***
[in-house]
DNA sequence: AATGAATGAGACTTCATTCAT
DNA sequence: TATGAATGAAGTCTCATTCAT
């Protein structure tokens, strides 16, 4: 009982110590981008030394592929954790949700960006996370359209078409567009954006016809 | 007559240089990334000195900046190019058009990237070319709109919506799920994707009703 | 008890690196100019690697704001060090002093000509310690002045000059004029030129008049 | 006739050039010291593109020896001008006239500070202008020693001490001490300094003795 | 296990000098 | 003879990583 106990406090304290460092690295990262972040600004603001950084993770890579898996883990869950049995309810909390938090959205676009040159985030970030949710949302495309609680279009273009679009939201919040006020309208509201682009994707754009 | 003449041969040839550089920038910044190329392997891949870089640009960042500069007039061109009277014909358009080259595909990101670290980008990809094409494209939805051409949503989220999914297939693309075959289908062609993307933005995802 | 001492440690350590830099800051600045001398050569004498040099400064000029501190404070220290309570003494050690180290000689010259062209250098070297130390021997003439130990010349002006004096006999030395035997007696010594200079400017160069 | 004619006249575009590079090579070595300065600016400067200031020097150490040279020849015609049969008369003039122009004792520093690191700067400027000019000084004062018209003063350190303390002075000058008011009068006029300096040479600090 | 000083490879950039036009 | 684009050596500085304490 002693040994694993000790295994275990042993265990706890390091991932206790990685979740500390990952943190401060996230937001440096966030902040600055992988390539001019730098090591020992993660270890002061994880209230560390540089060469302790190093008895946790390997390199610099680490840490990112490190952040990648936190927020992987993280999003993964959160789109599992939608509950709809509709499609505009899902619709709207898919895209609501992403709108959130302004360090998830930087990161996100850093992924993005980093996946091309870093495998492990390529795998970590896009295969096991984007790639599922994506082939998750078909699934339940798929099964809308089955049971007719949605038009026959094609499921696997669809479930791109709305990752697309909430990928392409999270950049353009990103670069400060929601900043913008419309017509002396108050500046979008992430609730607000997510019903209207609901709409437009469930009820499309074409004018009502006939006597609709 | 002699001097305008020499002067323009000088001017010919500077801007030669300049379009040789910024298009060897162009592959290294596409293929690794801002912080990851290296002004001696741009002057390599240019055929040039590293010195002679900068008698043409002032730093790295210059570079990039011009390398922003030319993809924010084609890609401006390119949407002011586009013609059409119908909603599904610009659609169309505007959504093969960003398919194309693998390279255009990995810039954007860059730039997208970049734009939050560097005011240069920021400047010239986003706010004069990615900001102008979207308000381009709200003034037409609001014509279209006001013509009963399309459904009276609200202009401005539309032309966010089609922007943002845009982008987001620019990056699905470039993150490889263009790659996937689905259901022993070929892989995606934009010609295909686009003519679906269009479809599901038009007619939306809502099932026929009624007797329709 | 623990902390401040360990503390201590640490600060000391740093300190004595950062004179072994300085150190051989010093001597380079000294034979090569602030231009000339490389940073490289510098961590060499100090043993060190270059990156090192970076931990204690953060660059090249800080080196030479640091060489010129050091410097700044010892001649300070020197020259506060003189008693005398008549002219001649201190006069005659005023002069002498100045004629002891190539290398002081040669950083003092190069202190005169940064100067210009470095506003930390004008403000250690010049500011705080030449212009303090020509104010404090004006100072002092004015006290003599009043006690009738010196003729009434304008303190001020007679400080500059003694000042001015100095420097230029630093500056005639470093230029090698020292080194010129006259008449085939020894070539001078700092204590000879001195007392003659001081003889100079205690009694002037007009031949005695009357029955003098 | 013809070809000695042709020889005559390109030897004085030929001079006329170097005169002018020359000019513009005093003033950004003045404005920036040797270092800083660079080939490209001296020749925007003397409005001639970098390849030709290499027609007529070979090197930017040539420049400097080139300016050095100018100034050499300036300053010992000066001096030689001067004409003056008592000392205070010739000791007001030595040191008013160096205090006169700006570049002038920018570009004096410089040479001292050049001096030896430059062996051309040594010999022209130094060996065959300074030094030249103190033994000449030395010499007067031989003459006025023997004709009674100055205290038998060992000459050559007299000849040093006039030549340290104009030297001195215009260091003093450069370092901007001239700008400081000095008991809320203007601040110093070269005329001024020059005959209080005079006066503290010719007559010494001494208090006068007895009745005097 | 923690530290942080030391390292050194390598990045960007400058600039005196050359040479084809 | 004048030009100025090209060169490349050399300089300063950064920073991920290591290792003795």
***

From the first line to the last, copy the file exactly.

[in-house]
DNA sequence: AATGAATGAGACTTCATTCAT
DNA sequence: TATGAATGAAGTCTCATTCAT
């Protein structure tokens, strides 16, 4: 009982110590981008030394592929954790949700960006996370359209078409567009954006016809 | 007559240089990334000195900046190019058009990237070319709109919506799920994707009703 | 008890690196100019690697704001060090002093000509310690002045000059004029030129008049 | 006739050039010291593109020896001008006239500070202008020693001490001490300094003795 | 296990000098 | 003879990583 106990406090304290460092690295990262972040600004603001950084993770890579898996883990869950049995309810909390938090959205676009040159985030970030949710949302495309609680279009273009679009939201919040006020309208509201682009994707754009 | 003449041969040839550089920038910044190329392997891949870089640009960042500069007039061109009277014909358009080259595909990101670290980008990809094409494209939805051409949503989220999914297939693309075959289908062609993307933005995802 | 001492440690350590830099800051600045001398050569004498040099400064000029501190404070220290309570003494050690180290000689010259062209250098070297130390021997003439130990010349002006004096006999030395035997007696010594200079400017160069 | 004619006249575009590079090579070595300065600016400067200031020097150490040279020849015609049969008369003039122009004792520093690191700067400027000019000084004062018209003063350190303390002075000058008011009068006029300096040479600090 | 000083490879950039036009 | 684009050596500085304490 002693040994694993000790295994275990042993265990706890390091991932206790990685979740500390990952943190401060996230937001440096966030902040600055992988390539001019730098090591020992993660270890002061994880209230560390540089060469302790190093008895946790390997390199610099680490840490990112490190952040990648936190927020992987993280999003993964959160789109599992939608509950709809509709499609505009899902619709709207898919895209609501992403709108959130302004360090998830930087990161996100850093992924993005980093996946091309870093495998492990390529795998970590896009295969096991984007790639599922994506082939998750078909699934339940798929099964809308089955049971007719949605038009026959094609499921696997669809479930791109709305990752697309909430990928392409999270950049353009990103670069400060929601900043913008419309017509002396108050500046979008992430609730607000997510019903209207609901709409437009469930009820499309074409004018009502006939006597609709 | 002699001097305008020499002067323009000088001017010919500077801007030669300049379009040789910024298009060897162009592959290294596409293929690794801002912080990851290296002004001696741009002057390599240019055929040039590293010195002679900068008698043409002032730093790295210059570079990039011009390398922003030319993809924010084609890609401006390119949407002011586009013609059409119908909603599904610009659609169309505007959504093969960003398919194309693998390279255009990995810039954007860059730039997208970049734009939050560097005011240069920021400047010239986003706010004069990615900001102008979207308000381009709200003034037409609001014509279209006001013509009963399309459904009276609200202009401005539309032309966010089609922007943002845009982008987001620019990056699905470039993150490889263009790659996937689905259901022993070929892989995606934009010609295909686009003519679906269009479809599901038009007619939306809502099932026929009624007797329709 | 623990902390401040360990503390201590640490600060000391740093300190004595950062004179072994300085150190051989010093001597380079000294034979090569602030231009000339490389940073490289510098961590060499100090043993060190270059990156090192970076931990204690953060660059090249800080080196030479640091060489010129050091410097700044010892001649300070020197020259506060003189008693005398008549002219001649201190006069005659005023002069002498100045004629002891190539290398002081040669950083003092190069202190005169940064100067210009470095506003930390004008403000250690010049500011705080030449212009303090020509104010404090004006100072002092004015006290003599009043006690009738010196003729009434304008303190001020007679400080500059003694000042001015100095420097230029630093500056005639470093230029090698020292080194010129006259008449085939020894070539001078700092204590000879001195007392003659001081003889100079205690009694002037007009031949005695009357029955003098 | 013809070809000695042709020889005559390109030897004085030929001079006329170097005169002018020359000019513009005093003033950004003045404005920036040797270092800083660079080939490209001296020749925007003397409005001639970098390849030709290499027609007529070979090197930017040539420049400097080139300016050095100018100034050499300036300053010992000066001096030689001067004409003056008592000392205070010739000791007001030595040191008013160096205090006169700006570049002038920018570009004096410089040479001292050049001096030896430059062996051309040594010999022209130094060996065959300074030094030249103190033994000449030395010499007067031989003459006025023997004709009674100055205290038998060992000459050559007299000849040093006039030549340290104009030297001195215009260091003093450069370092901007001239700008400081000095008991809320203007601040110093070269005329001024020059005959209080005079006066503290010719007559010494001494208090006068007895009745005097 | 923690530290942080030391390292050194390598990045960007400058600039005196050359040479084809 | 004048030009100025090209060169490349050399300089300063950064920073991920290591290792003795």